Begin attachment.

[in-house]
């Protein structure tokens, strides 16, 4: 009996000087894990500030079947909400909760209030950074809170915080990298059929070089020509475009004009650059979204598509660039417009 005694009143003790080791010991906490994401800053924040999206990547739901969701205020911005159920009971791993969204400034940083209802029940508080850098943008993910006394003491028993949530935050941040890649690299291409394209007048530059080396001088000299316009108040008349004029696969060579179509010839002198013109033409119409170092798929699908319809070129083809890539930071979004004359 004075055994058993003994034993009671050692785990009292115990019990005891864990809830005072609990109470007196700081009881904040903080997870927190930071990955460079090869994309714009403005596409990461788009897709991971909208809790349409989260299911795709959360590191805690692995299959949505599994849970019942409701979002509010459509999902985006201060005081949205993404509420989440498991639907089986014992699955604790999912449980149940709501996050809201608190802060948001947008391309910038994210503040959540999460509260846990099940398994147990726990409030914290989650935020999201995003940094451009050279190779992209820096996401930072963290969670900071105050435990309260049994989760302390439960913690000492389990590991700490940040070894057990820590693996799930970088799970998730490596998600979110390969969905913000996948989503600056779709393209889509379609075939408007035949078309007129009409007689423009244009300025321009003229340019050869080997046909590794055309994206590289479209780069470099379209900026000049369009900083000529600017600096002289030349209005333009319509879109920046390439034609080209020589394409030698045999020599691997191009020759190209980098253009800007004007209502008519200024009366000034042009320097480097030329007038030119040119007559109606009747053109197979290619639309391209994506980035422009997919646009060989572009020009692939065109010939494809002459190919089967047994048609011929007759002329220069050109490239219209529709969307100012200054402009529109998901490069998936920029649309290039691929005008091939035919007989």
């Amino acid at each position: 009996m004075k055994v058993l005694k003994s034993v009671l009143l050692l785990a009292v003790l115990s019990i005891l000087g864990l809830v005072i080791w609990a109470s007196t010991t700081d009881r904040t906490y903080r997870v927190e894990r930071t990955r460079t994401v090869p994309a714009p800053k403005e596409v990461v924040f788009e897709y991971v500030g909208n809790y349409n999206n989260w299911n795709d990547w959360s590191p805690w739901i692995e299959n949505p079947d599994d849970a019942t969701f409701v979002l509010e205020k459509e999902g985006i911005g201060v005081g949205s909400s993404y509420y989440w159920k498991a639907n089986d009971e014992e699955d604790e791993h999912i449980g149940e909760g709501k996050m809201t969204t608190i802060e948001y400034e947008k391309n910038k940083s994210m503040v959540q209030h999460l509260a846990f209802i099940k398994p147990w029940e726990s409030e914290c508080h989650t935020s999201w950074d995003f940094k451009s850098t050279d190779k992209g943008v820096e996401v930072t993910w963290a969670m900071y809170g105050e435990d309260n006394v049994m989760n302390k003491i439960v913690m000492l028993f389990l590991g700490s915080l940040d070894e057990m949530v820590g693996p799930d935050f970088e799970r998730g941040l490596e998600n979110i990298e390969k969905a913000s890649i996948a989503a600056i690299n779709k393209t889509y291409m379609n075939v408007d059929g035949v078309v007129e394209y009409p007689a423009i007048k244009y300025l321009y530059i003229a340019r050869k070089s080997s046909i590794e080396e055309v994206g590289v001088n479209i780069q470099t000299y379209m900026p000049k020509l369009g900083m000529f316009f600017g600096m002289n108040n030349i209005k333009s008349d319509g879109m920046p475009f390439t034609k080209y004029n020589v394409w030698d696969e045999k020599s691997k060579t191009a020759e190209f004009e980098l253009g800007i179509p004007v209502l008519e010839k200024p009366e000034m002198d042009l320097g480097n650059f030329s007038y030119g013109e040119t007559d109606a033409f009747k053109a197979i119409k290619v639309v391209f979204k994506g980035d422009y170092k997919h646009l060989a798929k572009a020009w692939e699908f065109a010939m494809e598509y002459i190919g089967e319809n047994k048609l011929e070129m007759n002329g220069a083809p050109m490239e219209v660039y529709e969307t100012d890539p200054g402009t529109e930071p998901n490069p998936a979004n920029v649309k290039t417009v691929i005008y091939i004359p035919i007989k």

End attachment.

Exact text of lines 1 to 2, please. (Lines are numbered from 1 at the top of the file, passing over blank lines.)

[in-house]
């Protein structure tokens, strides 16, 4: 009996000087894990500030079947909400909760209030950074809170915080990298059929070089020509475009004009650059979204598509660039417009 005694009143003790080791010991906490994401800053924040999206990547739901969701205020911005159920009971791993969204400034940083209802029940508080850098943008993910006394003491028993949530935050941040890649690299291409394209007048530059080396001088000299316009108040008349004029696969060579179509010839002198013109033409119409170092798929699908319809070129083809890539930071979004004359 004075055994058993003994034993009671050692785990009292115990019990005891864990809830005072609990109470007196700081009881904040903080997870927190930071990955460079090869994309714009403005596409990461788009897709991971909208809790349409989260299911795709959360590191805690692995299959949505599994849970019942409701979002509010459509999902985006201060005081949205993404509420989440498991639907089986014992699955604790999912449980149940709501996050809201608190802060948001947008391309910038994210503040959540999460509260846990099940398994147990726990409030914290989650935020999201995003940094451009050279190779992209820096996401930072963290969670900071105050435990309260049994989760302390439960913690000492389990590991700490940040070894057990820590693996799930970088799970998730490596998600979110390969969905913000996948989503600056779709393209889509379609075939408007035949078309007129009409007689423009244009300025321009003229340019050869080997046909590794055309994206590289479209780069470099379209900026000049369009900083000529600017600096002289030349209005333009319509879109920046390439034609080209020589394409030698045999020599691997191009020759190209980098253009800007004007209502008519200024009366000034042009320097480097030329007038030119040119007559109606009747053109197979290619639309391209994506980035422009997919646009060989572009020009692939065109010939494809002459190919089967047994048609011929007759002329220069050109490239219209529709969307100012200054402009529109998901490069998936920029649309290039691929005008091939035919007989």